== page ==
Accession Number : ADA372355
Title : Preventing Genocide: How the Early Use of Force Might Have Succeeded in Rwanda.
Corporate Author : ARMY WAR COLL CARLISLE BARRACKS PA
Personal Author(s) : Feil, Scott R
Report Date : Apr 1998
Pagination or Media Count : 70
Abstract : THE EXPERIENCE IN Rwanda was a watershed for the international community, the United Nations, the contributors to the United Nations Assistance Mission for Rwanda, and, least of all, myself. However, no one noticed that it was a watershed at the time. It was seen as too difficult and not of sufficient interest and value to prevent the outbreak of violence, and once violence had broken out, it still was not of sufficient interest to warrant the expense of resources and risk of more casualties to stop the violence from spreading. While others remained focused on the world's other crises, the people of Rwanda were forgotten. It was not really until the international community noticed tens of thousands of refugees in eastern Zaire, with thousands dying daily of cholera, that they felt truly compelled to act. This three-month delay cost the lives of hundreds of thousands of innocent Rwandans, and countless scars and disfigurements for those who lived through the horrors. Like the crisis at the time, the need for a response mechanism and the consequences of not looking for solutions are guaranteeing the recurrence of other humanitarian catastrophes now and into the future.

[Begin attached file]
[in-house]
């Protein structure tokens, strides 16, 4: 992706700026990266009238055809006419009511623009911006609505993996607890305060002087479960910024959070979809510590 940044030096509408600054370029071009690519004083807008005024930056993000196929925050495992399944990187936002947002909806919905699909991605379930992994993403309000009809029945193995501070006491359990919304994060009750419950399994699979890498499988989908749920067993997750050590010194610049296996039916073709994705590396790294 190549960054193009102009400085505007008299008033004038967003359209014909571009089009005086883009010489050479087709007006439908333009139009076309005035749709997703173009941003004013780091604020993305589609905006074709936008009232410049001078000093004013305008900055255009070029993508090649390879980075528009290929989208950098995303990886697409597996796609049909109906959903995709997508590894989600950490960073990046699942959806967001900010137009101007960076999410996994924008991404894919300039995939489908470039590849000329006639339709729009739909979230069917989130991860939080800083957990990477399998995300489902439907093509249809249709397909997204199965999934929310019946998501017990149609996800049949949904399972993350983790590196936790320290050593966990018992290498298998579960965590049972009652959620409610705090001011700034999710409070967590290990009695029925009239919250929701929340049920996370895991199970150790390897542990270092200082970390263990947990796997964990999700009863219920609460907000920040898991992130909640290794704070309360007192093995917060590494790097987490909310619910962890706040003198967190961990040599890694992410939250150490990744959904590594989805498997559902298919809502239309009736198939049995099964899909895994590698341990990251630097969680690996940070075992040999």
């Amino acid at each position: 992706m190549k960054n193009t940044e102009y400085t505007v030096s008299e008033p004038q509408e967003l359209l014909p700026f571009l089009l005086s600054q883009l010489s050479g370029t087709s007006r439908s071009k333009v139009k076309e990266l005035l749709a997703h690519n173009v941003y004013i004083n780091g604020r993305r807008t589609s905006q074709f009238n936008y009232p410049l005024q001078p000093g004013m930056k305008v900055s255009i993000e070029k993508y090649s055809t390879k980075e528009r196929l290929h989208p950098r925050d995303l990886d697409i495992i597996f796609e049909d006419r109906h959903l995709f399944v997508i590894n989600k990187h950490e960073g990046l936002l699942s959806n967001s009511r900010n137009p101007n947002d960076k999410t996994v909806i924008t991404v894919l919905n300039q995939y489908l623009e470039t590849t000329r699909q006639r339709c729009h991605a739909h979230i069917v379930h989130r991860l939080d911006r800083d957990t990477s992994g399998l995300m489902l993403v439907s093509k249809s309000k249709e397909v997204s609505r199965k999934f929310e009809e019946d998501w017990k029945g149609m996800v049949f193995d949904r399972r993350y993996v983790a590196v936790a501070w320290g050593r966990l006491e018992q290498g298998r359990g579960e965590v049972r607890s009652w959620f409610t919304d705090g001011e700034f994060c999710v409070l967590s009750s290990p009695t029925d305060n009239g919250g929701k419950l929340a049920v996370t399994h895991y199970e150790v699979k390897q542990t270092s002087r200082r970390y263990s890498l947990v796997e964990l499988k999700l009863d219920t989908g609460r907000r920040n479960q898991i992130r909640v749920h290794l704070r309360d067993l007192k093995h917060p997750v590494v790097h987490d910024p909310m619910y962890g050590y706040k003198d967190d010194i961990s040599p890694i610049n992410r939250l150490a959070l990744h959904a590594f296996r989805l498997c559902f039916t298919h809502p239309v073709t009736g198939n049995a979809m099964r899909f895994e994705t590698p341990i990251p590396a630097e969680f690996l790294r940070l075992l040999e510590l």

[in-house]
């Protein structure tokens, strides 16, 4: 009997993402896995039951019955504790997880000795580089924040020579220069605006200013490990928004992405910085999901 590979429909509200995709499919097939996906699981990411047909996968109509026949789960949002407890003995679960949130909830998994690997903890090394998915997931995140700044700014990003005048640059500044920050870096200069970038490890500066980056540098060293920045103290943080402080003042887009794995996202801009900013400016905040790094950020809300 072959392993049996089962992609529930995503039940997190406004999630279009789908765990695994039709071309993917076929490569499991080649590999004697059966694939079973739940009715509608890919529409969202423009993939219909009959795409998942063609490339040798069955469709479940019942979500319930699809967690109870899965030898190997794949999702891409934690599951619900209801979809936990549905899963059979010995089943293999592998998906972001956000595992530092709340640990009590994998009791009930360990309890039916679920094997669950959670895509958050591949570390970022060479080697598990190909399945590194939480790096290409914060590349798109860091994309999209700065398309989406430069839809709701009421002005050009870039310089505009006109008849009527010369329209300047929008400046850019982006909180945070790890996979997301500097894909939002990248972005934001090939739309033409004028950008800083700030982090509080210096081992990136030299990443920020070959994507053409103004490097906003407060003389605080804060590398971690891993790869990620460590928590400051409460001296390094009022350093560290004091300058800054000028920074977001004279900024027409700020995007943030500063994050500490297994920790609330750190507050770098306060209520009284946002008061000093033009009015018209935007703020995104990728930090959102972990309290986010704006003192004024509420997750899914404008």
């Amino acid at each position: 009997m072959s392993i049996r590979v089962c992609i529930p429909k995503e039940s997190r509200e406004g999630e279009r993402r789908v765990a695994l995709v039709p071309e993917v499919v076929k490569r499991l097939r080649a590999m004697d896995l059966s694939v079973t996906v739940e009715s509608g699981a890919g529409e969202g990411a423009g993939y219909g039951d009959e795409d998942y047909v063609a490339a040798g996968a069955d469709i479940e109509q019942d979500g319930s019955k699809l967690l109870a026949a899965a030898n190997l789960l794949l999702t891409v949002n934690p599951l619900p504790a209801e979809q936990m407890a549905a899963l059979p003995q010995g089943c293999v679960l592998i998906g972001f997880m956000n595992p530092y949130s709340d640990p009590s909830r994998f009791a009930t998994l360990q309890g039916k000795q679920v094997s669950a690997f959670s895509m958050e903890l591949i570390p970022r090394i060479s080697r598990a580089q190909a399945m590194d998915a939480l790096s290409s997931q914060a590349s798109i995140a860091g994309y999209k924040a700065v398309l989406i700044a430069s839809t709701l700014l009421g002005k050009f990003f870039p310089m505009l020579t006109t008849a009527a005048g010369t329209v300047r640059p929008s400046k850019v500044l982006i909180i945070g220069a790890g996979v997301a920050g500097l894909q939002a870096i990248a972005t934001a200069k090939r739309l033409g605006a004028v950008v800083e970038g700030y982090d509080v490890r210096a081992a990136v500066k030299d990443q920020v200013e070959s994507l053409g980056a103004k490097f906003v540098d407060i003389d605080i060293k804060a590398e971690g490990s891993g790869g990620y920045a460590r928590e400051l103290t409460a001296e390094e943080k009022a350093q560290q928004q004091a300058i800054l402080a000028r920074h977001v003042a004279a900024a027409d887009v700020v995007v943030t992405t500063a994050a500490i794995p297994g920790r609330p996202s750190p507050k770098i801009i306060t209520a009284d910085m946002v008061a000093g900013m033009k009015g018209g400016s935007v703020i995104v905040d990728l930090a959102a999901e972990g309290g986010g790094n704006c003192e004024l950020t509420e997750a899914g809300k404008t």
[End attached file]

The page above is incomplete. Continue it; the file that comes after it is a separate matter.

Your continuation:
Descriptors : *CRISIS MANAGEMENT , *COMMUNITIES , *MILITARY FORCES(FOREIGN) , *CONFLICT , *INTERNATIONAL RELATIONS , *MILITARY PSYCHOLOGY , *EMOTIONS , FOREIGN POLICY , GLOBAL , EMERGENCIES , RISK , COSTS , RESPONSE , MISSIONS , CASUALTIES , RESOURCES , WATERSHEDS , UNITED NATIONS , DAILY OCCURRENCE , CHOLERA , REFUGEES , HUMANITIES , SCARS , RWANDA
Subject Categories : Government and Political Science
Military Forces and Organizations
Military Operations, Strategy and Tactics
Distribution Statement : APPROVED FOR PUBLIC RELEASE